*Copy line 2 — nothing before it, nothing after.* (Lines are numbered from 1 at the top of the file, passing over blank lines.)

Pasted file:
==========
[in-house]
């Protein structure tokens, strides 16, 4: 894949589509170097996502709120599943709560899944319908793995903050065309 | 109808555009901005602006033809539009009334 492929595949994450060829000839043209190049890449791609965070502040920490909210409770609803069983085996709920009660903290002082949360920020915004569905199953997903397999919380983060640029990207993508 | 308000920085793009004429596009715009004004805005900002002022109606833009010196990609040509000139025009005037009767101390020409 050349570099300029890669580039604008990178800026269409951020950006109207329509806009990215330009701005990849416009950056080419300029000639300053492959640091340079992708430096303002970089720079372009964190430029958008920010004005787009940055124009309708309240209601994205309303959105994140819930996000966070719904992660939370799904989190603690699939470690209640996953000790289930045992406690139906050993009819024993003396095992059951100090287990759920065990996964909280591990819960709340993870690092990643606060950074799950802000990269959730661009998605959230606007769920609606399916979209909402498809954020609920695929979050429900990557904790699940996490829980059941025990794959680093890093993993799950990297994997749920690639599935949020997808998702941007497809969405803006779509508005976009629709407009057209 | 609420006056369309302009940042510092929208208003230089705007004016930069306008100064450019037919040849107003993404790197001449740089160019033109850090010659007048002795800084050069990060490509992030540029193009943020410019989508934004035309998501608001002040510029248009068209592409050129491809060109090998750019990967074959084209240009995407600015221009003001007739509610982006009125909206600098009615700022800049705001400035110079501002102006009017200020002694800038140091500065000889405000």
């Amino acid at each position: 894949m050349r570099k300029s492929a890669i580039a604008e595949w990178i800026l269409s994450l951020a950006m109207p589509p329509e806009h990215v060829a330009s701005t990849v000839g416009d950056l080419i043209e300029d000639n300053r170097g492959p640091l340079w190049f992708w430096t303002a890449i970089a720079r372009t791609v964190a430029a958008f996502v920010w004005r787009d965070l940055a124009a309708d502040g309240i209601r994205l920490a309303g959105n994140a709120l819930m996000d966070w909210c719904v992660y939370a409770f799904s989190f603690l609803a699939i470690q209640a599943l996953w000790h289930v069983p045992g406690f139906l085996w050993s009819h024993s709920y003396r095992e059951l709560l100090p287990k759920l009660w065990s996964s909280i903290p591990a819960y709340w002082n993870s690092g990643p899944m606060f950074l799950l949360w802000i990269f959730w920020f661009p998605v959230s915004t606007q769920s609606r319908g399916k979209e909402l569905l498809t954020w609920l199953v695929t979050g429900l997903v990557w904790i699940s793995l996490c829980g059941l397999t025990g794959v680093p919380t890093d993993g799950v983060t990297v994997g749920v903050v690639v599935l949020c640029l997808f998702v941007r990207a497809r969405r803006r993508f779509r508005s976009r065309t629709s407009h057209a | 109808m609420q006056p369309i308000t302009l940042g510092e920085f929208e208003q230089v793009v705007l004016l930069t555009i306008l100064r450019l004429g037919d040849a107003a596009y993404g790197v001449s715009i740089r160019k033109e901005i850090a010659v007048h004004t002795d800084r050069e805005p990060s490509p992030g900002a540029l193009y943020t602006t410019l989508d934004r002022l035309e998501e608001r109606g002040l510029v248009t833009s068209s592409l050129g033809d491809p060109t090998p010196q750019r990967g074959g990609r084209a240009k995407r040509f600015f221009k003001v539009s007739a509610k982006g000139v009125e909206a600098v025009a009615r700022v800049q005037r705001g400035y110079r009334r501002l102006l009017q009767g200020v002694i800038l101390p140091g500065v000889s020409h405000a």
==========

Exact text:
């Protein structure tokens, strides 16, 4: 894949589509170097996502709120599943709560899944319908793995903050065309 | 109808555009901005602006033809539009009334 492929595949994450060829000839043209190049890449791609965070502040920490909210409770609803069983085996709920009660903290002082949360920020915004569905199953997903397999919380983060640029990207993508 | 308000920085793009004429596009715009004004805005900002002022109606833009010196990609040509000139025009005037009767101390020409 050349570099300029890669580039604008990178800026269409951020950006109207329509806009990215330009701005990849416009950056080419300029000639300053492959640091340079992708430096303002970089720079372009964190430029958008920010004005787009940055124009309708309240209601994205309303959105994140819930996000966070719904992660939370799904989190603690699939470690209640996953000790289930045992406690139906050993009819024993003396095992059951100090287990759920065990996964909280591990819960709340993870690092990643606060950074799950802000990269959730661009998605959230606007769920609606399916979209909402498809954020609920695929979050429900990557904790699940996490829980059941025990794959680093890093993993799950990297994997749920690639599935949020997808998702941007497809969405803006779509508005976009629709407009057209 | 609420006056369309302009940042510092929208208003230089705007004016930069306008100064450019037919040849107003993404790197001449740089160019033109850090010659007048002795800084050069990060490509992030540029193009943020410019989508934004035309998501608001002040510029248009068209592409050129491809060109090998750019990967074959084209240009995407600015221009003001007739509610982006009125909206600098009615700022800049705001400035110079501002102006009017200020002694800038140091500065000889405000």